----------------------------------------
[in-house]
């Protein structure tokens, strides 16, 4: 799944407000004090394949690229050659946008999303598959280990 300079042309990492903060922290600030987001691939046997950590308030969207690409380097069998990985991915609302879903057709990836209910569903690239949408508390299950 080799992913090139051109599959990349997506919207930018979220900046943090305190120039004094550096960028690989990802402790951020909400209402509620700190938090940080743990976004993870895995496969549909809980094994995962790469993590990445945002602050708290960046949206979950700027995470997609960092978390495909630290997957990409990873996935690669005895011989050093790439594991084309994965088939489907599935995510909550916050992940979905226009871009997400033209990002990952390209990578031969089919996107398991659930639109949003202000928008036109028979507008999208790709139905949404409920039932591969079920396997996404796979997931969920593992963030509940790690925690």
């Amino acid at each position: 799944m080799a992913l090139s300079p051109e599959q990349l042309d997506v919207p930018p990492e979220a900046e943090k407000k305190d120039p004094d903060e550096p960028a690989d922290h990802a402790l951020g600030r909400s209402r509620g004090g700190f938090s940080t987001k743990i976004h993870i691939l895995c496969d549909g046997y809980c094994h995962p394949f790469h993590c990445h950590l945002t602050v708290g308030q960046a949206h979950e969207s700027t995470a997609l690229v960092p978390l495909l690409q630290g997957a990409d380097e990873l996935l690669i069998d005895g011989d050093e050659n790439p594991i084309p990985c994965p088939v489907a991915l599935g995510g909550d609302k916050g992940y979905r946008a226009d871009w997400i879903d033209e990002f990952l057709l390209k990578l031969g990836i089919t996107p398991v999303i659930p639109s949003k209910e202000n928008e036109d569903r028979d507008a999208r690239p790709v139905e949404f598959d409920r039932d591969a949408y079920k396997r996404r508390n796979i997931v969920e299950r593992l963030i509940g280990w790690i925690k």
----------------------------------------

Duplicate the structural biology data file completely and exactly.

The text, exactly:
[in-house]
């Protein structure tokens, strides 16, 4: 799944407000004090394949690229050659946008999303598959280990 300079042309990492903060922290600030987001691939046997950590308030969207690409380097069998990985991915609302879903057709990836209910569903690239949408508390299950 080799992913090139051109599959990349997506919207930018979220900046943090305190120039004094550096960028690989990802402790951020909400209402509620700190938090940080743990976004993870895995496969549909809980094994995962790469993590990445945002602050708290960046949206979950700027995470997609960092978390495909630290997957990409990873996935690669005895011989050093790439594991084309994965088939489907599935995510909550916050992940979905226009871009997400033209990002990952390209990578031969089919996107398991659930639109949003202000928008036109028979507008999208790709139905949404409920039932591969079920396997996404796979997931969920593992963030509940790690925690």
């Amino acid at each position: 799944m080799a992913l090139s300079p051109e599959q990349l042309d997506v919207p930018p990492e979220a900046e943090k407000k305190d120039p004094d903060e550096p960028a690989d922290h990802a402790l951020g600030r909400s209402r509620g004090g700190f938090s940080t987001k743990i976004h993870i691939l895995c496969d549909g046997y809980c094994h995962p394949f790469h993590c990445h950590l945002t602050v708290g308030q960046a949206h979950e969207s700027t995470a997609l690229v960092p978390l495909l690409q630290g997957a990409d380097e990873l996935l690669i069998d005895g011989d050093e050659n790439p594991i084309p990985c994965p088939v489907a991915l599935g995510g909550d609302k916050g992940y979905r946008a226009d871009w997400i879903d033209e990002f990952l057709l390209k990578l031969g990836i089919t996107p398991v999303i659930p639109s949003k209910e202000n928008e036109d569903r028979d507008a999208r690239p790709v139905e949404f598959d409920r039932d591969a949408y079920k396997r996404r508390n796979i997931v969920e299950r593992l963030i509940g280990w790690i925690k």